Things appeared very promising for the family in 1911. They had seven rooms at 4 Chetwode Road, Frank was still working and two of his children were bringing in an income. 19 year old William was a mercantile clerk and 16 year old Lilian was employed as a domestic help. 13 year old Violet and 11 year old Winifred were still at school. William’s first job was for Joseph Travers and Sons in Cannon Street. He then worked as a clerk for Fisher, King & Co, leather and hide manufacturers based in Bermondsey.
William married Irene Mary Lumbers (above) on the 17th August 1913 at Holy Trinity Church, Tooting – just a short walk up the road towards Wandsworth Common. If you’ve just been watching the BBC’s brilliant ‘Further Back in Time for Dinner’ this is very much Robshaw family territory. Its not beyond the realms of possibility that the Browns might have known Mary Cawston Bousfield, the Voluntary Aid Detachment nurse who is on the war memorial in Holy Trinity. Buried in Rouen, she died of illness contracted on duty in France on 24th February 1919.
William was 21, his bride was 18 and one of the witnesses had the spectacular name of Aspasia Daisy Lumbers which sounds like it wouldn’t have been out of place in Miss Bell’s exotic nursery. Irene was born in Brentford, but lived at 82 Summerstown in Lower Tooting, not necessarily the wrong side of the tracks but definitely the other side of Lady Bountiful’s estate. Her family had been at that address from at least 1901. Her Liverpool-born father Thomas worked as a packer for the Church Missionary Society and in 1911 lived there with his wife Florence and two children, 19 year old Leonard and 16 year old Irene. Its funny how this end of the much maligned street has captured so much attention recently with Summerstown182 stories eminating from numbers 92, 90, 88 and 68. Like these, No82 has disappeared without trace but would have been roughly opposite the building that is currently home to the charity Generate. How the Girl from Lower Tooting met the Boy from Upper Tooting is hard to say, but it was into 82 Summerstown that they moved as their first home. Their daughter Irene Frances, Jill’s mother, was born the following year. William’s widow, Irene died in 1981 aged 86. His daughter passed away in 2006 at the age of 92.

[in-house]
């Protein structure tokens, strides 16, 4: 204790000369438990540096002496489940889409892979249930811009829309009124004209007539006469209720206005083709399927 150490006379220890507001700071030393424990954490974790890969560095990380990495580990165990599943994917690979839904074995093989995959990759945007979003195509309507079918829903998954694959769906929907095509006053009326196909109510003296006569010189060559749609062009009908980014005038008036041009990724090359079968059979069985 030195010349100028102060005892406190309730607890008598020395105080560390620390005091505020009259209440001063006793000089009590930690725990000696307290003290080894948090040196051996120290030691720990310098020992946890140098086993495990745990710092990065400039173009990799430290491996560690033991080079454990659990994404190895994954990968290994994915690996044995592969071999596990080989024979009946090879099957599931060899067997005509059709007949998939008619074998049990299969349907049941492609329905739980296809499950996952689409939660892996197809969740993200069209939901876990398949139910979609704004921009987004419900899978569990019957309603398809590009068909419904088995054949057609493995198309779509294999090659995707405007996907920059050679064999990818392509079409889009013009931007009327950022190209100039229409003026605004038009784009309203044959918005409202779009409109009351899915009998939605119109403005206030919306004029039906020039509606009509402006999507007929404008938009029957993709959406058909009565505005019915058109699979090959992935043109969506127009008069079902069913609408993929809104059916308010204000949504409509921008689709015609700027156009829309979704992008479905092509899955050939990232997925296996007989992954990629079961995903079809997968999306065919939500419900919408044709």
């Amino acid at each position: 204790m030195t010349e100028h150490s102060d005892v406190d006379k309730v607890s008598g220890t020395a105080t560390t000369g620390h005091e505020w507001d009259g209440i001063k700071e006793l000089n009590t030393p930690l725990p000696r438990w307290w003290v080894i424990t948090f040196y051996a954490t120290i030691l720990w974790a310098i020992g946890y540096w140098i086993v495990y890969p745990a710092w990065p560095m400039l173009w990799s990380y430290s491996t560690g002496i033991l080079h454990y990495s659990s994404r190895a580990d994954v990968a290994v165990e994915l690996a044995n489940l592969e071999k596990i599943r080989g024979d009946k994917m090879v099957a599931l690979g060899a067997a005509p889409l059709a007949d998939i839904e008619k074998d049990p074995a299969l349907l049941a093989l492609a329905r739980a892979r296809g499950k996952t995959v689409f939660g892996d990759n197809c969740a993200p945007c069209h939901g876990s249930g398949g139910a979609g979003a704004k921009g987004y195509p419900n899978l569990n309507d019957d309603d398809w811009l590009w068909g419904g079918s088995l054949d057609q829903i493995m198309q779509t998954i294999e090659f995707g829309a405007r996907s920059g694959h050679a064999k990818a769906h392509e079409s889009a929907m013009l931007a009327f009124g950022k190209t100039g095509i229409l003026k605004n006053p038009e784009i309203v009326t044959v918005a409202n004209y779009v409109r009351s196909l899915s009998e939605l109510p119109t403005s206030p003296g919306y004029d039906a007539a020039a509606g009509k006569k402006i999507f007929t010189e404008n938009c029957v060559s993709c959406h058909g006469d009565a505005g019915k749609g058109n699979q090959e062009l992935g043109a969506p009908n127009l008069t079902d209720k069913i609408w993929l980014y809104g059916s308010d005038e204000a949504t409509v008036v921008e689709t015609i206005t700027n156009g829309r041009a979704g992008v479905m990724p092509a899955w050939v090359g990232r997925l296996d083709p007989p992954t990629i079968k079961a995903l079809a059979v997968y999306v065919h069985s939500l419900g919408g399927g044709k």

Following the outbreak of the First World War, William continued to work for Fisher, King. Its possible that the company was involved in the war effort, supplying leather for clothing and boots. On the 15th November 1916, he joined the 8th Battalion of the East Surrey Regiment as a Private. In early 1917, he arrived in France and was killed in the attack at Cherisy, six miles east of Arras. He has no known grave and is commemorated on Bay 6 of the huge Arras Memorial, together with 450 of his comrades from the East Surrey Regiment.
Before the sun had risen on the misty morning of May 3rd 1917, William Brown and the 8th East Surreys had started their assault on the German front line at the village of Cherisy. The village was captured and they reached the banks of the River Sensee. However, on either side of the village, the flanking units were not as successful and completely overun when the Germans counter-attacked. Of the 500 or so 8th East Surreys who attacked at Cherisy, 90 were killed, 175 wounded and more than 100 captured.